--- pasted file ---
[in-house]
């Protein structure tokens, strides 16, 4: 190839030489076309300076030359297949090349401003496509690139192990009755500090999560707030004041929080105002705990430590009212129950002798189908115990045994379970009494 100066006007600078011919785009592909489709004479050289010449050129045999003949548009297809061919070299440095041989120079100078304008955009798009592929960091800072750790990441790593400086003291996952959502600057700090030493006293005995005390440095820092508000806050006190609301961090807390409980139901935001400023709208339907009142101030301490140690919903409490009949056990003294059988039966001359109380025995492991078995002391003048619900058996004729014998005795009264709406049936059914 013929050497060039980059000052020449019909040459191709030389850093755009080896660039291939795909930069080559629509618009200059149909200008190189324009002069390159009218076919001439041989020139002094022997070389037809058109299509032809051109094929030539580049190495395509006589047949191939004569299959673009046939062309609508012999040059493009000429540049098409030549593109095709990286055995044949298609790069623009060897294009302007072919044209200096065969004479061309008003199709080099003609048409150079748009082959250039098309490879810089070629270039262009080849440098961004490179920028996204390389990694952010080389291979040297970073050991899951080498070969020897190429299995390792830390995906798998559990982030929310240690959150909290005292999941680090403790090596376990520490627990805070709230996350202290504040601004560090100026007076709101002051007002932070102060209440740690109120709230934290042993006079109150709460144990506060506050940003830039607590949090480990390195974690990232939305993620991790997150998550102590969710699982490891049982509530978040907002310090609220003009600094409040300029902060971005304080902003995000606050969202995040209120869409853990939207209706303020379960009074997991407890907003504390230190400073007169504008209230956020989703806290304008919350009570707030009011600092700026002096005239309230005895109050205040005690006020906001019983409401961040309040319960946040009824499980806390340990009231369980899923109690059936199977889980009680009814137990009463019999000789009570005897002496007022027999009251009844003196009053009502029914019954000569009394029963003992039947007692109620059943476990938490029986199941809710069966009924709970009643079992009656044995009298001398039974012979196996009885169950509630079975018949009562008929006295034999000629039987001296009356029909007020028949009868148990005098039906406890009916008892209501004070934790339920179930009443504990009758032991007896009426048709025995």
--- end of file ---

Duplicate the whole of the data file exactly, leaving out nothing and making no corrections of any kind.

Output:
[in-house]
């Protein structure tokens, strides 16, 4: 190839030489076309300076030359297949090349401003496509690139192990009755500090999560707030004041929080105002705990430590009212129950002798189908115990045994379970009494 100066006007600078011919785009592909489709004479050289010449050129045999003949548009297809061919070299440095041989120079100078304008955009798009592929960091800072750790990441790593400086003291996952959502600057700090030493006293005995005390440095820092508000806050006190609301961090807390409980139901935001400023709208339907009142101030301490140690919903409490009949056990003294059988039966001359109380025995492991078995002391003048619900058996004729014998005795009264709406049936059914 013929050497060039980059000052020449019909040459191709030389850093755009080896660039291939795909930069080559629509618009200059149909200008190189324009002069390159009218076919001439041989020139002094022997070389037809058109299509032809051109094929030539580049190495395509006589047949191939004569299959673009046939062309609508012999040059493009000429540049098409030549593109095709990286055995044949298609790069623009060897294009302007072919044209200096065969004479061309008003199709080099003609048409150079748009082959250039098309490879810089070629270039262009080849440098961004490179920028996204390389990694952010080389291979040297970073050991899951080498070969020897190429299995390792830390995906798998559990982030929310240690959150909290005292999941680090403790090596376990520490627990805070709230996350202290504040601004560090100026007076709101002051007002932070102060209440740690109120709230934290042993006079109150709460144990506060506050940003830039607590949090480990390195974690990232939305993620991790997150998550102590969710699982490891049982509530978040907002310090609220003009600094409040300029902060971005304080902003995000606050969202995040209120869409853990939207209706303020379960009074997991407890907003504390230190400073007169504008209230956020989703806290304008919350009570707030009011600092700026002096005239309230005895109050205040005690006020906001019983409401961040309040319960946040009824499980806390340990009231369980899923109690059936199977889980009680009814137990009463019999000789009570005897002496007022027999009251009844003196009053009502029914019954000569009394029963003992039947007692109620059943476990938490029986199941809710069966009924709970009643079992009656044995009298001398039974012979196996009885169950509630079975018949009562008929006295034999000629039987001296009356029909007020028949009868148990005098039906406890009916008892209501004070934790339920179930009443504990009758032991007896009426048709025995």